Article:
The Casio Tryx (pronounced “tricks”) is a point and shoot digital camera that is designed to let you take pictures from almost any angle. The Tryx was released in January of 2011 and is the first camera with a rotating, swiveling lens. Although it is a digital camera, the Tryx also shoots brief snippets of high-definition (HD) video.
One of the most noticeable aspects of the Tryx is its innovative design. The camera frame swings open 360 degrees and the lens itself rotates. The LCD screen also rotates 270 degrees, so you can take pictures of yourself and objects behind you.
The Tryx also offers a combination of traditional and innovative functions and features:
A touchscreen-based interface lets you input commands into your camera by tapping. You can tap to focus, set up a timer or shoot with the press of a button. The touchscreen also serves as an LCD monitor to view pictures and video both during and after shooting.
The Tryx’s sensor uses a dual-core processor, so the camera can make rapid adjustments. It also includes what Casio dubs the “EXILIM® ENGINE HS.” By incorporating this technology, the Tryx can shoot High dynamic range photos (HDR), and slow motion video. It also has a high-speed digital zoom made possible by the speed enhancing technology.
The Tryx incorporates some cool shooting effects. A motion sensor lets you take pictures by waving at the camera. A panoramic feature pieces together series of photos to form a single long image. The HDR art feature lets you select from three different combinations of color and saturation to give your photos a personal artistic touch.
The Tryx incorporates software that uploads photos and videos directly to the Internet once the camera is plugged into a computer. For example, you can select the option to add a photo to Facebook from your camera, and the picture will automatically be uploaded to the site when you connect your Tryx to a computer with Internet.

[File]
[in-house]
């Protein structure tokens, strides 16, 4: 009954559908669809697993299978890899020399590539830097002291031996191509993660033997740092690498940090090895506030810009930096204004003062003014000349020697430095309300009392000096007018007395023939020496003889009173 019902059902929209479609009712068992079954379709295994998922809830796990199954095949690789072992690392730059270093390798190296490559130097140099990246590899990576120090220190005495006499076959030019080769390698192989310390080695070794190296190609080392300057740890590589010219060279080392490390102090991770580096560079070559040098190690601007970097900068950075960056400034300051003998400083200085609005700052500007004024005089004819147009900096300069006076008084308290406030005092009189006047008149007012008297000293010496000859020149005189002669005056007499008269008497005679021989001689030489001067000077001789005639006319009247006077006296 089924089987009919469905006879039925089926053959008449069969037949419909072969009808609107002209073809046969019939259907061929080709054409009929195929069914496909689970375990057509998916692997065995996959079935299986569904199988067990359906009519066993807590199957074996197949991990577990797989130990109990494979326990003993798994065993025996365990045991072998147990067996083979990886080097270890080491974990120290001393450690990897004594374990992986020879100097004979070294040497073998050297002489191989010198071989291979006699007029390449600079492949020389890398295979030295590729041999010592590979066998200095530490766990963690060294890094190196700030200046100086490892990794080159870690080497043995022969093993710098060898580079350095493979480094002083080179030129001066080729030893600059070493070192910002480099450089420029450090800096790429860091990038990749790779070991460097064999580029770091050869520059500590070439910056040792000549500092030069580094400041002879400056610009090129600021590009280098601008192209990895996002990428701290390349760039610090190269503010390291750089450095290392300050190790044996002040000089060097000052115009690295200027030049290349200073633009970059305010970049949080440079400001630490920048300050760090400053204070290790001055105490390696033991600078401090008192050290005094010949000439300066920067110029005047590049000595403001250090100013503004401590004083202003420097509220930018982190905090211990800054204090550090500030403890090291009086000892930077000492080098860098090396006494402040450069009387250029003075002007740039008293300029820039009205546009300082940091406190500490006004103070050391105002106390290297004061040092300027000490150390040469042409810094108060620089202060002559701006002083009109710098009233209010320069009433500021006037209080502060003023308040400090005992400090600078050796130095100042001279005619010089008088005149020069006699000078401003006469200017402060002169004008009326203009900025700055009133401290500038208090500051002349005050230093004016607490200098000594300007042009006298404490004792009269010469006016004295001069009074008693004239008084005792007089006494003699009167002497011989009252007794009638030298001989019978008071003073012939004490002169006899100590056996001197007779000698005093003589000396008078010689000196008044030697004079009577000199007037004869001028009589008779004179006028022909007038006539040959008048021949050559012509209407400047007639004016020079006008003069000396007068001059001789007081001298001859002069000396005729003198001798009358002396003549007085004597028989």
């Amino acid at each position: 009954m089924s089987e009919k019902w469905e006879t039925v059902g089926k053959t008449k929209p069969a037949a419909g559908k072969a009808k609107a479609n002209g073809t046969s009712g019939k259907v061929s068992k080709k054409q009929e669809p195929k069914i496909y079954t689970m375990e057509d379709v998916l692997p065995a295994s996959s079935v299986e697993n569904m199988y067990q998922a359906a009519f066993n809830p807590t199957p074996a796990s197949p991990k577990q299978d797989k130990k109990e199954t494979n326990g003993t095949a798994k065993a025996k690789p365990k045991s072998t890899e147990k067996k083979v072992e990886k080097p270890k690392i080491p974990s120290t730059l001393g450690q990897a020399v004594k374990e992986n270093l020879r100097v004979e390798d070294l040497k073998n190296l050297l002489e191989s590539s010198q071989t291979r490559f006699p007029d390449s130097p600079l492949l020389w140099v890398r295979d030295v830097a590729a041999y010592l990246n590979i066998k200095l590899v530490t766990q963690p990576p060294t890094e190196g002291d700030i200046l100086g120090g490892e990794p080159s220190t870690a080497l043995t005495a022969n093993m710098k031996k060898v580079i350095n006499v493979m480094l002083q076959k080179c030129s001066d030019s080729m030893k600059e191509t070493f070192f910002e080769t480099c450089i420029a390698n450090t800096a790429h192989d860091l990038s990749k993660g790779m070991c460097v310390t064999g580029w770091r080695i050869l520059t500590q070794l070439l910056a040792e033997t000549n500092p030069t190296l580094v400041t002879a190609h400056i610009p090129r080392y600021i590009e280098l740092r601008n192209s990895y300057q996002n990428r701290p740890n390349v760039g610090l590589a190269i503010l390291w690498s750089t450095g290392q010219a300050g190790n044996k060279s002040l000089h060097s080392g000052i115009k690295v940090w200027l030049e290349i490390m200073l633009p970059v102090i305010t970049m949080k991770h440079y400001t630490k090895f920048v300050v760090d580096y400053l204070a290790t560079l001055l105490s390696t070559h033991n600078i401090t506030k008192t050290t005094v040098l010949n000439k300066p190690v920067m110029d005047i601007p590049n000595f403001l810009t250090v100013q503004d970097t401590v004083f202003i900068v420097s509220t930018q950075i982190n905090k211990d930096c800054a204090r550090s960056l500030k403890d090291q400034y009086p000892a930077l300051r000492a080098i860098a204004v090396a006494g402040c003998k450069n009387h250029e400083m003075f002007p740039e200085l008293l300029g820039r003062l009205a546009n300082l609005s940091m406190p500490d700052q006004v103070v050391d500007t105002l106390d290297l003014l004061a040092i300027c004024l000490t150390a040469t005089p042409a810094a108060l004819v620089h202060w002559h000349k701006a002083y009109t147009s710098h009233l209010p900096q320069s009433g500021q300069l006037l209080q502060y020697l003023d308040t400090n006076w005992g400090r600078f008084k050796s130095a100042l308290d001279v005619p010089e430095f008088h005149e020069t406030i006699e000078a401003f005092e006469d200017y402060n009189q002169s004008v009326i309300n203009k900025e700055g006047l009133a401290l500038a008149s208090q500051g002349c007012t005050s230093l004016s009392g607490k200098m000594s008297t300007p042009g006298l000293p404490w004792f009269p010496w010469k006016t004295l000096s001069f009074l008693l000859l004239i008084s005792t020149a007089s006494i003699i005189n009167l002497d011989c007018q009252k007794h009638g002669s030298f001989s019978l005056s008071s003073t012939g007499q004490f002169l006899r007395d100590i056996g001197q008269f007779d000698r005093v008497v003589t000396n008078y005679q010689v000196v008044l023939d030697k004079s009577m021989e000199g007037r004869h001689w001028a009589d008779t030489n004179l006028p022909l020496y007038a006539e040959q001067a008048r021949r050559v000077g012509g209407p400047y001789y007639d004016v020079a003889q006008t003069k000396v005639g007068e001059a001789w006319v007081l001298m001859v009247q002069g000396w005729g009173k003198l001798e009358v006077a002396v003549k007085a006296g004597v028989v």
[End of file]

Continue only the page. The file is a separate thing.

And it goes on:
The Tryx is a 12.1 megapixel camera with a 2.3 inch CMOS sensor. The lens focal length is 3.8mm and the aperture is 2.8. It shoots pictures in JPEG and DCF 2.0 formats and 1080P HD video in .mov, H.264 and IMA-ADPCM formats with mono sound. The camera provides auto focus, auto exposure, auto shutter speed, and both auto and manual white balance. It includes an SDHX compatible SD slot and USB and HDMI connectivity. The three-inch LCD color touchscreen has dimensions of 960 x 480, while the overall camera dimensions are 4.83 W x 2.32 H x .59 D. with a weight of 5.47 ounces.
The reviews for the Casio Tryx are mixed. It won both CNET’s CES best design award for 2011 and Popular Mechanic’s Editors choice award for 2011. Despite the cool design, however, the Tryx has received some flack for incorporating only digital and not standard zoom. Additionally, tests revealed that the camera often underexposes photos. Because of the novel design, it also requires time to master the technique of shooting with this camera.
The Casio Try is available in black and white and is packaged with an adapter, power cable, shoulder strap, and USB cord. Additional accessories such as cases, SD cards, and HDMI cables are available separately. You can purchase the camera online and at electronic retail stores for $249.